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Next-generation Anti-icing Materials
Next-generation Anti-icing Materials
Research describes unique properties of materials known as phase-switching liquids, or PSLs, that hold promise as next-generation anti-icing materials
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Transcript
Ice and frost pose hazards to people and can damage machines and reduce the functionality of some technologies, especially those related to energy and transportation. So, scientists have been interested in finding possible ways to overcoming their harmful effects. Most techniques to prevent frost and ice formation on surfaces rely heavily on heating or liquid chemicals that need to be repeatedly reapplied because they easily wash away. And, even advanced anti-icing materials have problems functioning under conditions of high humidity and subzero conditions, when frost and ice formation go into overdrive.

But new research published in the journal Advanced Materials describes for the first time several unique properties of materials known as phase-switching liquids, or PSLs, that hold promise as next-generation anti-icing materials. The researchers from the University of Illinois at Chicago say that PSLs can delay ice and frost formation up to 300 times longer than state-of-the-art coatings being developed in laboratories.

PSLs are a subset of phase change materials that have melting points higher than the freezing point of water, which is 0 degrees Celsius, meaning that they would be solids at a range of temperatures close to that at which water freezes. Examples of such materials include cyclohexane, cyclooctane, dimethyl sulfoxide, glycerol, and more. At sub-zero temperatures, all PSLs turn solid. So, on a winter day, you could coat a surface where you don’t want icing with a PSL material and it would remain there much longer than most deicing liquids, which demand frequent reapplication.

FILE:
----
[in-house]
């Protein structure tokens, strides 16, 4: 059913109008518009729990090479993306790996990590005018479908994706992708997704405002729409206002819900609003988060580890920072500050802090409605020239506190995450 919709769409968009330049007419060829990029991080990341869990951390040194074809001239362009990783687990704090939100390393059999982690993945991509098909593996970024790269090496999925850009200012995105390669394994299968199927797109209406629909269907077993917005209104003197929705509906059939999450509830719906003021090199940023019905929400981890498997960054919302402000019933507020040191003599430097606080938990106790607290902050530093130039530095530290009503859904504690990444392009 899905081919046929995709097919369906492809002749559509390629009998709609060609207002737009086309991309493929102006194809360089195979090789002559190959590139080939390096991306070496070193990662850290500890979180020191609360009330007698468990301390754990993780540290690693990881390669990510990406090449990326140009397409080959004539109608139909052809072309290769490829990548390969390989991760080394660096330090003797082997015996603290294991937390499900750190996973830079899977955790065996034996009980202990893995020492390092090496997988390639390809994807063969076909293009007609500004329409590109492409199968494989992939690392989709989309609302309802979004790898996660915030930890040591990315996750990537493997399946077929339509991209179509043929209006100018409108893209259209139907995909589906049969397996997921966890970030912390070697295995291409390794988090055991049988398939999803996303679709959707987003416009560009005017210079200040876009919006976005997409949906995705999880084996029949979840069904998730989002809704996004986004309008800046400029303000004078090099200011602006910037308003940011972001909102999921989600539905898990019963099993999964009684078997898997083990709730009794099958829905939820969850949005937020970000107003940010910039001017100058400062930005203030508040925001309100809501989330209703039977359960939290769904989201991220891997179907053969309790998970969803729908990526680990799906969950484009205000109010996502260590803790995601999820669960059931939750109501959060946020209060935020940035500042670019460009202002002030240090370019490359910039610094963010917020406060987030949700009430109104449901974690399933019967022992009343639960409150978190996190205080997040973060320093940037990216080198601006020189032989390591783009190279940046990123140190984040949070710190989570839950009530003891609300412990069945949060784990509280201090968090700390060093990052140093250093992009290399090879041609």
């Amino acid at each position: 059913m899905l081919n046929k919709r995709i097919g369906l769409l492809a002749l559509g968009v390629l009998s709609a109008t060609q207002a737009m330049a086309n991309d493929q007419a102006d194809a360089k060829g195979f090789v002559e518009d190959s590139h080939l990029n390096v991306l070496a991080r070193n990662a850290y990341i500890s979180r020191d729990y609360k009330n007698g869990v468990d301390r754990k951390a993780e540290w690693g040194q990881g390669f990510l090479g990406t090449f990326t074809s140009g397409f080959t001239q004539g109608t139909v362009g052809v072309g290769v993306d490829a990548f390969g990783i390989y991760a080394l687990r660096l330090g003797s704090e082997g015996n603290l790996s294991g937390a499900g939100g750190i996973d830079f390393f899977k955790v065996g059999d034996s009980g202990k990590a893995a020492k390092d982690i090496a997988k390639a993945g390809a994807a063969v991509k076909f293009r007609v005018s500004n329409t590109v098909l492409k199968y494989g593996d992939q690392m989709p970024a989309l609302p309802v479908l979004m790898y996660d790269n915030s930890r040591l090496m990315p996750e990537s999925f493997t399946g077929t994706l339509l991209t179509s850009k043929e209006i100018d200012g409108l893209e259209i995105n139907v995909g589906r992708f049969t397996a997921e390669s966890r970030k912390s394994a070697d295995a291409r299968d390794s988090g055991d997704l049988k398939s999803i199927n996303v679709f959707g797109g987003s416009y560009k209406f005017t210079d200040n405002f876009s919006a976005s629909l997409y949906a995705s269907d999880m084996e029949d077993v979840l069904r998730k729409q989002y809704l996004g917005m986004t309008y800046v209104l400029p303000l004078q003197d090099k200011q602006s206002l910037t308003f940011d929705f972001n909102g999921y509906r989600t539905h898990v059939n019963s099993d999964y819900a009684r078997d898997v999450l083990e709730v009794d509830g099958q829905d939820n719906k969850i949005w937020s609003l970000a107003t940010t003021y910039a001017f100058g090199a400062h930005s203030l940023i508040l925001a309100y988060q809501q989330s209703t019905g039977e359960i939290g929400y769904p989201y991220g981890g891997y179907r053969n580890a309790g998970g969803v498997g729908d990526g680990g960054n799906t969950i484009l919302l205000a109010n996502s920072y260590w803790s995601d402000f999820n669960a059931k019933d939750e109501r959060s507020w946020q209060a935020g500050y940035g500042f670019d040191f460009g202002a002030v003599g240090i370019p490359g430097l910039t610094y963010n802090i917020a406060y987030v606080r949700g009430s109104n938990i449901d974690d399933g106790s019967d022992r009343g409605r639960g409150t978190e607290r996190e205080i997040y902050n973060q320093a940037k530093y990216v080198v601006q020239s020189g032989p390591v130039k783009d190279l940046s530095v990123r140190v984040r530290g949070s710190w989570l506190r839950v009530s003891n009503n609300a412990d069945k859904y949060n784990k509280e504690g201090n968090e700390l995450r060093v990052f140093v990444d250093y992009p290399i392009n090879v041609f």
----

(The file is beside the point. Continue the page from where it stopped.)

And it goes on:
While researchers have known about phase change materials for a long time, their unique anti-icing and anti-frosting properties have not been investigated before. Decades ago researchers had observed that when materials like cyclohexane were cooled just below their melting points, water droplets condensing on the surface would move around erratically.

The researchers cooled a range of PSLs to -15 degrees Celsius, rendering them all solid. Under high humidity conditions, they noticed that the solidified PSLs melted directly underneath and in the immediate vicinity of water droplets condensing on the PSLs.

They tested them as very thin coatings, like a film, and still saw the same freezing delay effect. That suggests that PSLs can be used to coat objects like car windshields or turbine blades without compromising the object’s functionality.

The unique properties of PSLs, described for the first time in Advanced Materials, make them excellent candidates for next-generation materials to prevent frost and ice development on surfaces.

At this point, the researchers still need to conduct additional experiments to determine their limits and figure out if there are ways, we can further maximize their ice and frost-repelling abilities.”

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